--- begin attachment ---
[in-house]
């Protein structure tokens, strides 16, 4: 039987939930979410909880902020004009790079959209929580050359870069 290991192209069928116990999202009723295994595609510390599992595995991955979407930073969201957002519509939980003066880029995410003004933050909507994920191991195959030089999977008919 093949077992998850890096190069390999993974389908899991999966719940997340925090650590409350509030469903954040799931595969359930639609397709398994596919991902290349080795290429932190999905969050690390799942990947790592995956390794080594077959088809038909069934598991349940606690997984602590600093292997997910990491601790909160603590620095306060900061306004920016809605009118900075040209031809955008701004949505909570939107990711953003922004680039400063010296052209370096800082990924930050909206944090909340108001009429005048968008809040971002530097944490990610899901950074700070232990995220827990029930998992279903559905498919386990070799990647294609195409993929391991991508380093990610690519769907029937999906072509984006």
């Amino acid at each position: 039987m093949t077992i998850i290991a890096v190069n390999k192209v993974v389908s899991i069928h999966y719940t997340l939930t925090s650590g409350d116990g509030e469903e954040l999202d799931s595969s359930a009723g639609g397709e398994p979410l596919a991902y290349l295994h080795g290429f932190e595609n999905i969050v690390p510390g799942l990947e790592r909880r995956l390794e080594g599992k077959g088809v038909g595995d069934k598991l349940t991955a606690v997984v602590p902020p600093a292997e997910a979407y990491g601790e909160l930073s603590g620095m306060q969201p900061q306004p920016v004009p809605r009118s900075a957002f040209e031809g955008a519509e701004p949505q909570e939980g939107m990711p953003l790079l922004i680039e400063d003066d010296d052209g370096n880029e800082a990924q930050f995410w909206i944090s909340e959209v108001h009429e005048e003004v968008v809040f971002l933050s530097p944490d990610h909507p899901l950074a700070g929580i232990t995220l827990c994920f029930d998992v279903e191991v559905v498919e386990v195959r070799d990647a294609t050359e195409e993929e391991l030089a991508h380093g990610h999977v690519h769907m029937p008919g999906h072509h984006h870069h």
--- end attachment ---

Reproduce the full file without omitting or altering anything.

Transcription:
[in-house]
């Protein structure tokens, strides 16, 4: 039987939930979410909880902020004009790079959209929580050359870069 290991192209069928116990999202009723295994595609510390599992595995991955979407930073969201957002519509939980003066880029995410003004933050909507994920191991195959030089999977008919 093949077992998850890096190069390999993974389908899991999966719940997340925090650590409350509030469903954040799931595969359930639609397709398994596919991902290349080795290429932190999905969050690390799942990947790592995956390794080594077959088809038909069934598991349940606690997984602590600093292997997910990491601790909160603590620095306060900061306004920016809605009118900075040209031809955008701004949505909570939107990711953003922004680039400063010296052209370096800082990924930050909206944090909340108001009429005048968008809040971002530097944490990610899901950074700070232990995220827990029930998992279903559905498919386990070799990647294609195409993929391991991508380093990610690519769907029937999906072509984006």
């Amino acid at each position: 039987m093949t077992i998850i290991a890096v190069n390999k192209v993974v389908s899991i069928h999966y719940t997340l939930t925090s650590g409350d116990g509030e469903e954040l999202d799931s595969s359930a009723g639609g397709e398994p979410l596919a991902y290349l295994h080795g290429f932190e595609n999905i969050v690390p510390g799942l990947e790592r909880r995956l390794e080594g599992k077959g088809v038909g595995d069934k598991l349940t991955a606690v997984v602590p902020p600093a292997e997910a979407y990491g601790e909160l930073s603590g620095m306060q969201p900061q306004p920016v004009p809605r009118s900075a957002f040209e031809g955008a519509e701004p949505q909570e939980g939107m990711p953003l790079l922004i680039e400063d003066d010296d052209g370096n880029e800082a990924q930050f995410w909206i944090s909340e959209v108001h009429e005048e003004v968008v809040f971002l933050s530097p944490d990610h909507p899901l950074a700070g929580i232990t995220l827990c994920f029930d998992v279903e191991v559905v498919e386990v195959r070799d990647a294609t050359e195409e993929e391991l030089a991508h380093g990610h999977v690519h769907m029937p008919g999906h072509h984006h870069h």